Rudolf Elmer, the Swiss whistleblower who has been pursued by Swiss courts for a decade and served over half a year in prison while accused of (according to Switzerland’s peculiar courts) violating the Swiss banking secrecy law, now faces two more court trials: one, on June 23rd, as part of the ongoing case for which he has already been in prison; and one on June 24th, relating to the symbolic handover of a data file to Julian Assange at the Frontline Club in London.
Journalists, save the date: June 23 and June 24. Though the Brexit vote will dominate media coverage around that time, don’t forget Elmer.
In an email to TJN last week, Elmer said:
“I really think that Zürich’s financial centre and Zürich’s justice wants me to be cruficied at Paradeplatz in Zurich, in front of UBS, Credit Suisse, Julius Baer and HSBC, in order to threaten other bankers.”
Paradeplatz in Zurich, in the picture here, is the world headquarters for Credit Suisse and UBS, and contains offices of many financial sector players.
We cannot stress strongly enough – do go and look at the detailed evidence – that Switzerland appears to have corrupted its courts system, in order to nail him. (In short, he is accused of breaking Swiss bank secrecy, even though he wasn’t in Switzerland at the relevant time, and he wasn’t working for a “Swiss bank” under the relevant definition in the law. The courts have selectively refused to consider large sections of evidence.)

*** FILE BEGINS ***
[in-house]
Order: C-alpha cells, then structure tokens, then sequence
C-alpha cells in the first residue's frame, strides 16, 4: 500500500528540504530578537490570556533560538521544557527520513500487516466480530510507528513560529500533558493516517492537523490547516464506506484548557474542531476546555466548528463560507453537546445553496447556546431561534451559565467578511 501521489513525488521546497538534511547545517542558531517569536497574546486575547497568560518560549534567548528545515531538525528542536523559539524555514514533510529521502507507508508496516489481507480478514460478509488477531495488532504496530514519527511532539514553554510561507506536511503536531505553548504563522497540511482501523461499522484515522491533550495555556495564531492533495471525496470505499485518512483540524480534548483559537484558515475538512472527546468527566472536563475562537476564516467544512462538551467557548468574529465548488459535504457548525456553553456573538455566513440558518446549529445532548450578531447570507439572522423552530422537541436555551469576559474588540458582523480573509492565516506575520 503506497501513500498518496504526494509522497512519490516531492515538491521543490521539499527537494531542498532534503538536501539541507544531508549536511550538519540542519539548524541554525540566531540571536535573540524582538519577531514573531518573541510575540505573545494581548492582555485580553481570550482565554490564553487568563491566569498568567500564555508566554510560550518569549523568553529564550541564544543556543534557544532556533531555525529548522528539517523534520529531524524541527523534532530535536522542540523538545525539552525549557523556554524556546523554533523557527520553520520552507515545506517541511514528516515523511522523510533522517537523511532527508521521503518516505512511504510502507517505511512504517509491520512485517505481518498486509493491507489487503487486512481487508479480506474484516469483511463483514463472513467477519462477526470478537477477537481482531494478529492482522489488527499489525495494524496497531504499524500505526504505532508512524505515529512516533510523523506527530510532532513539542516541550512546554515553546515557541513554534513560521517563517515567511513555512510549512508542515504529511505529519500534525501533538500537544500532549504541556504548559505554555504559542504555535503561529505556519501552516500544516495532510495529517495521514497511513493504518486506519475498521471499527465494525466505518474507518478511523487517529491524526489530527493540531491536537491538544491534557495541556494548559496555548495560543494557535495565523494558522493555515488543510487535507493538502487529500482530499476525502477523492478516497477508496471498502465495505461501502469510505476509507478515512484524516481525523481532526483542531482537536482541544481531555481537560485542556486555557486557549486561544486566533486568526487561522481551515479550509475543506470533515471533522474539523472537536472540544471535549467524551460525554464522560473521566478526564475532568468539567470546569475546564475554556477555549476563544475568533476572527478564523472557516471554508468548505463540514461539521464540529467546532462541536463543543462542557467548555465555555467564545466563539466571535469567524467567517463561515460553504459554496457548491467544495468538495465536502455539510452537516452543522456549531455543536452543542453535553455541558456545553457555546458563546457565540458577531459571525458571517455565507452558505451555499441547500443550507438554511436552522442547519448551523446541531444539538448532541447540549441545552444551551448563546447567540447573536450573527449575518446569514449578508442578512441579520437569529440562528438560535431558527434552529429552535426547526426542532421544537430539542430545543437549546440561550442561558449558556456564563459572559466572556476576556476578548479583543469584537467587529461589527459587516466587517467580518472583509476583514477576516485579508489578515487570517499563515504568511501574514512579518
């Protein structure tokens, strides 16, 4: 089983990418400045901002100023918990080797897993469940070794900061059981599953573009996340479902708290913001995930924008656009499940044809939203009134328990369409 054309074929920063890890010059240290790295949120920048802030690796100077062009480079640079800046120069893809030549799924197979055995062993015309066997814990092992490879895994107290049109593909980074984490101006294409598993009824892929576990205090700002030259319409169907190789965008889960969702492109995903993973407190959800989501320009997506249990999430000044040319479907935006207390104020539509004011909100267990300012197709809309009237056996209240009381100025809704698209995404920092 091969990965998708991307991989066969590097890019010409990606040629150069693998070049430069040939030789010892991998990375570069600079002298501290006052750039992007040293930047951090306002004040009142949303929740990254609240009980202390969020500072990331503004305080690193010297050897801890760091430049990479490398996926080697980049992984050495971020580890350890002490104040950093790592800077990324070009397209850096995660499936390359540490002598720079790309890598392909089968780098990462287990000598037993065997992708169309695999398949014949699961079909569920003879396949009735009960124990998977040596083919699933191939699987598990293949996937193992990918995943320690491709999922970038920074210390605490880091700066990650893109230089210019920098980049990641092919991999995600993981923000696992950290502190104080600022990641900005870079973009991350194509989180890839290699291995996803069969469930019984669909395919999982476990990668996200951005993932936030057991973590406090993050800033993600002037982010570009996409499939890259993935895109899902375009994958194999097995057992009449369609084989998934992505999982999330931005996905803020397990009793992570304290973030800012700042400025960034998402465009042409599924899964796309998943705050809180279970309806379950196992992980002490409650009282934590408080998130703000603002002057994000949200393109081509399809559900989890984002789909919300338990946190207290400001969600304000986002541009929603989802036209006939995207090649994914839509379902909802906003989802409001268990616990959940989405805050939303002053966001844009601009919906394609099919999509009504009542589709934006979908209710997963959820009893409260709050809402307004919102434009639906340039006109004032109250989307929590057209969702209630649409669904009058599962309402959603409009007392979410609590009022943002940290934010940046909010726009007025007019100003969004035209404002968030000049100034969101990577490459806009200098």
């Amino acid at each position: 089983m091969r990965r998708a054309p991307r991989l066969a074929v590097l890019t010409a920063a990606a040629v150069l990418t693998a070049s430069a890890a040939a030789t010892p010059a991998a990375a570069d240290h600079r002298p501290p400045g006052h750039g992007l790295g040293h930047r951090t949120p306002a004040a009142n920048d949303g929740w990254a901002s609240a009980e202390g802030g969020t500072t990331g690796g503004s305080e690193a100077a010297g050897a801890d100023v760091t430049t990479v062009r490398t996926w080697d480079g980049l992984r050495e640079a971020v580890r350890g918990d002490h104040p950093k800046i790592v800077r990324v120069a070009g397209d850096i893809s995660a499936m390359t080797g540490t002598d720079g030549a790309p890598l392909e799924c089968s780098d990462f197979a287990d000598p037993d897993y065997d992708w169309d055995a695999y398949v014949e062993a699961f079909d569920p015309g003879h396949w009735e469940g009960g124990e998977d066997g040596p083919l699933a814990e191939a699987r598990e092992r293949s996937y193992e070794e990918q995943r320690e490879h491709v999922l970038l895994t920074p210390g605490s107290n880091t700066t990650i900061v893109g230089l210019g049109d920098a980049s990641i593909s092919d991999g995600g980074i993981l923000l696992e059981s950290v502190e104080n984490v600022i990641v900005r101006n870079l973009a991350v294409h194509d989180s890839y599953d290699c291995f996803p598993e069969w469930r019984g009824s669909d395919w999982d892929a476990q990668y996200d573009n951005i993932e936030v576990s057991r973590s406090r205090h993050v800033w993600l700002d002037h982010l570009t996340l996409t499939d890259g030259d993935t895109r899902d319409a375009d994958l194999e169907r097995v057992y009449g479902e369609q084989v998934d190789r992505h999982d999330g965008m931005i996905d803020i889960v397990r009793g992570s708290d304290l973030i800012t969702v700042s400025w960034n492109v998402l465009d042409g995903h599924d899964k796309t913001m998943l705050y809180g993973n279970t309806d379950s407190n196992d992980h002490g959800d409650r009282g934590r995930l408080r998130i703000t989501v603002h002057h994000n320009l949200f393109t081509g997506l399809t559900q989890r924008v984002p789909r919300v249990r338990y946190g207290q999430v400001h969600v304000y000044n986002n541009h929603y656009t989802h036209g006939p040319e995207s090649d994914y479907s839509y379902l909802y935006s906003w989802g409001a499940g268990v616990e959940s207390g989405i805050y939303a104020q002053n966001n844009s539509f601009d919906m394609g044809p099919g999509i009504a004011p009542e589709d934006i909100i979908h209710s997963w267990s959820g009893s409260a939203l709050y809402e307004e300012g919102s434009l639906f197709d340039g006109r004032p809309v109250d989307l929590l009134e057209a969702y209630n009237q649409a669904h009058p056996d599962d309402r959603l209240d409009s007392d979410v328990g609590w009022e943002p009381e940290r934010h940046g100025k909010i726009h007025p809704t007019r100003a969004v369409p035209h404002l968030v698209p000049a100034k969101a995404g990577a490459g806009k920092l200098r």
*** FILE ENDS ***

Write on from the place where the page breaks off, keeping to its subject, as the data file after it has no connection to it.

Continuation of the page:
His forthcoming trials follow a number of severe attacks on whistleblowers against tax havens recently. Beyond Elmer, there is the case of Luxleaks whistleblowers Antoine Deltour, Edouard Perrin and Raphael Halet (read this excellent article for a summary of Luxembourg’s corrupt financial machine in action;) the Mossack Fonseca/Panama Papers case, where there appears to be a whistleblower arrest; the Hervé Falciani case (where, again, the whistleblower has got it in the neck;) and now – much less well known in western circles – the case of Hernán Arbizu in Argentina, apparently a JP Morgan whistleblower. As Argentina’s Pagina 12 summarises:
“The bankers who launder and flee seem to get protection, and those who expose them are condemned. Arbizu’s whistleblowing ends with his arrest and extradition.”
We asked Elmer for his reaction to the difficulties facing other whistleblowers, and he said, firstly in response to the Luxleaks whistleblower scandal:
“This case clearly shows again that any judicial system is a tool of the powerful oligarchs and multinationals in a country, and the judges have to bend and stretch the law in a way that fits the purpose and liking of the powerful. If the interests of the powerful are at risk, the rule of law will be bent or even ignored while the man in the street eventually pays the bill.
In the case of my family and me, we had to go into exile to Mauritius in 2006 because I would not have found a job in Switzerland: I was called a thief, a blackmailer, a terrorist, a mentally ill person etc. — and on top of this, my family was stalked for more than two years, unprotected by the Swiss police or a witness protection program. I was made an outlaw: an enemy of Switzerland, and it seems that in a certain part of Swiss society I will be called this for the rest of my life.”